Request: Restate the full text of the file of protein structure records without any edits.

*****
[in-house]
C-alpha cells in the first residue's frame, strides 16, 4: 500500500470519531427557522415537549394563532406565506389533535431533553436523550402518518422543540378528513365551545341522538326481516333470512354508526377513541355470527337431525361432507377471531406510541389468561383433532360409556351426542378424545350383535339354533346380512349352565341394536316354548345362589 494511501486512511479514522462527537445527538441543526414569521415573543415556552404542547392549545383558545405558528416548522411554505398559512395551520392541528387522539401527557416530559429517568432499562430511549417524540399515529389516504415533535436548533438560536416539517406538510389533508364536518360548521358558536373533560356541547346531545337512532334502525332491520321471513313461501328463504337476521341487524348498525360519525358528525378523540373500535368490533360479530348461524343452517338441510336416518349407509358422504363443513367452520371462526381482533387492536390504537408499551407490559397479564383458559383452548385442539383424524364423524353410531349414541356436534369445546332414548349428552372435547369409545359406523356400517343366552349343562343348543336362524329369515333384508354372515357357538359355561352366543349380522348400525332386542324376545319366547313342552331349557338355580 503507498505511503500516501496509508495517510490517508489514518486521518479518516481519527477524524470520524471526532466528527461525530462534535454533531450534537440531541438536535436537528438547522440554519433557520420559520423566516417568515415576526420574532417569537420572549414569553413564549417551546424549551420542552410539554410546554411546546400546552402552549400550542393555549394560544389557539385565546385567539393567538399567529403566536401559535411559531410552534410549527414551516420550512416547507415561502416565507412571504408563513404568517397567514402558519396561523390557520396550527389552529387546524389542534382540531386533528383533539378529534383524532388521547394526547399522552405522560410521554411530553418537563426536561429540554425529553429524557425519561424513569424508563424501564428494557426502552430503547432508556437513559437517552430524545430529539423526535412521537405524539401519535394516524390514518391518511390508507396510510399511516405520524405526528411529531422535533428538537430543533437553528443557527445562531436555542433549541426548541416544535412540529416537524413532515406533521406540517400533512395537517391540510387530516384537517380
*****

[in-house]
C-alpha cells in the first residue's frame, strides 16, 4: 500500500470519531427557522415537549394563532406565506389533535431533553436523550402518518422543540378528513365551545341522538326481516333470512354508526377513541355470527337431525361432507377471531406510541389468561383433532360409556351426542378424545350383535339354533346380512349352565341394536316354548345362589 494511501486512511479514522462527537445527538441543526414569521415573543415556552404542547392549545383558545405558528416548522411554505398559512395551520392541528387522539401527557416530559429517568432499562430511549417524540399515529389516504415533535436548533438560536416539517406538510389533508364536518360548521358558536373533560356541547346531545337512532334502525332491520321471513313461501328463504337476521341487524348498525360519525358528525378523540373500535368490533360479530348461524343452517338441510336416518349407509358422504363443513367452520371462526381482533387492536390504537408499551407490559397479564383458559383452548385442539383424524364423524353410531349414541356436534369445546332414548349428552372435547369409545359406523356400517343366552349343562343348543336362524329369515333384508354372515357357538359355561352366543349380522348400525332386542324376545319366547313342552331349557338355580 503507498505511503500516501496509508495517510490517508489514518486521518479518516481519527477524524470520524471526532466528527461525530462534535454533531450534537440531541438536535436537528438547522440554519433557520420559520423566516417568515415576526420574532417569537420572549414569553413564549417551546424549551420542552410539554410546554411546546400546552402552549400550542393555549394560544389557539385565546385567539393567538399567529403566536401559535411559531410552534410549527414551516420550512416547507415561502416565507412571504408563513404568517397567514402558519396561523390557520396550527389552529387546524389542534382540531386533528383533539378529534383524532388521547394526547399522552405522560410521554411530553418537563426536561429540554425529553429524557425519561424513569424508563424501564428494557426502552430503547432508556437513559437517552430524545430529539423526535412521537405524539401519535394516524390514518391518511390508507396510510399511516405520524405526528411529531422535533428538537430543533437553528443557527445562531436555542433549541426548541416544535412540529416537524413532515406533521406540517400533512395537517391540510387530516384537517380